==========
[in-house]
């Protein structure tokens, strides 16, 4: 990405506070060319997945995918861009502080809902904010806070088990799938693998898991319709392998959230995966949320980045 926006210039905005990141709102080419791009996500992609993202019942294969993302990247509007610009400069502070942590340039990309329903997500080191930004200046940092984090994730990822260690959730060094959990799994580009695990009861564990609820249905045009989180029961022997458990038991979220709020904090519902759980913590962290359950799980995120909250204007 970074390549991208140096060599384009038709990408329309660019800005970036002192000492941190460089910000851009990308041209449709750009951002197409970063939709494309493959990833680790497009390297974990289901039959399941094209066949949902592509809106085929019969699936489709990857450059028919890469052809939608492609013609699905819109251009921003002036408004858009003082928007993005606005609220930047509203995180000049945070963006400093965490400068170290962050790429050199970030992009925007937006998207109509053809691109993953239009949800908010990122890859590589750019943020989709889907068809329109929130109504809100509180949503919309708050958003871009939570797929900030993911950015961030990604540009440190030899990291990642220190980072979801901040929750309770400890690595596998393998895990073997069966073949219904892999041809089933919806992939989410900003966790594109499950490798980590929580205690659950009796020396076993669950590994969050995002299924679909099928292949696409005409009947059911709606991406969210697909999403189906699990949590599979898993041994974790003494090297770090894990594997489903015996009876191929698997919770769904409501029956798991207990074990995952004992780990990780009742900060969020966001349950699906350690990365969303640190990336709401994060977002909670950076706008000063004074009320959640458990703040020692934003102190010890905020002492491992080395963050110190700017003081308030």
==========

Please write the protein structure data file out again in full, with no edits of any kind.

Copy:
[in-house]
């Protein structure tokens, strides 16, 4: 990405506070060319997945995918861009502080809902904010806070088990799938693998898991319709392998959230995966949320980045 926006210039905005990141709102080419791009996500992609993202019942294969993302990247509007610009400069502070942590340039990309329903997500080191930004200046940092984090994730990822260690959730060094959990799994580009695990009861564990609820249905045009989180029961022997458990038991979220709020904090519902759980913590962290359950799980995120909250204007 970074390549991208140096060599384009038709990408329309660019800005970036002192000492941190460089910000851009990308041209449709750009951002197409970063939709494309493959990833680790497009390297974990289901039959399941094209066949949902592509809106085929019969699936489709990857450059028919890469052809939608492609013609699905819109251009921003002036408004858009003082928007993005606005609220930047509203995180000049945070963006400093965490400068170290962050790429050199970030992009925007937006998207109509053809691109993953239009949800908010990122890859590589750019943020989709889907068809329109929130109504809100509180949503919309708050958003871009939570797929900030993911950015961030990604540009440190030899990291990642220190980072979801901040929750309770400890690595596998393998895990073997069966073949219904892999041809089933919806992939989410900003966790594109499950490798980590929580205690659950009796020396076993669950590994969050995002299924679909099928292949696409005409009947059911709606991406969210697909999403189906699990949590599979898993041994974790003494090297770090894990594997489903015996009876191929698997919770769904409501029956798991207990074990995952004992780990990780009742900060969020966001349950699906350690990365969303640190990336709401994060977002909670950076706008000063004074009320959640458990703040020692934003102190010890905020002492491992080395963050110190700017003081308030």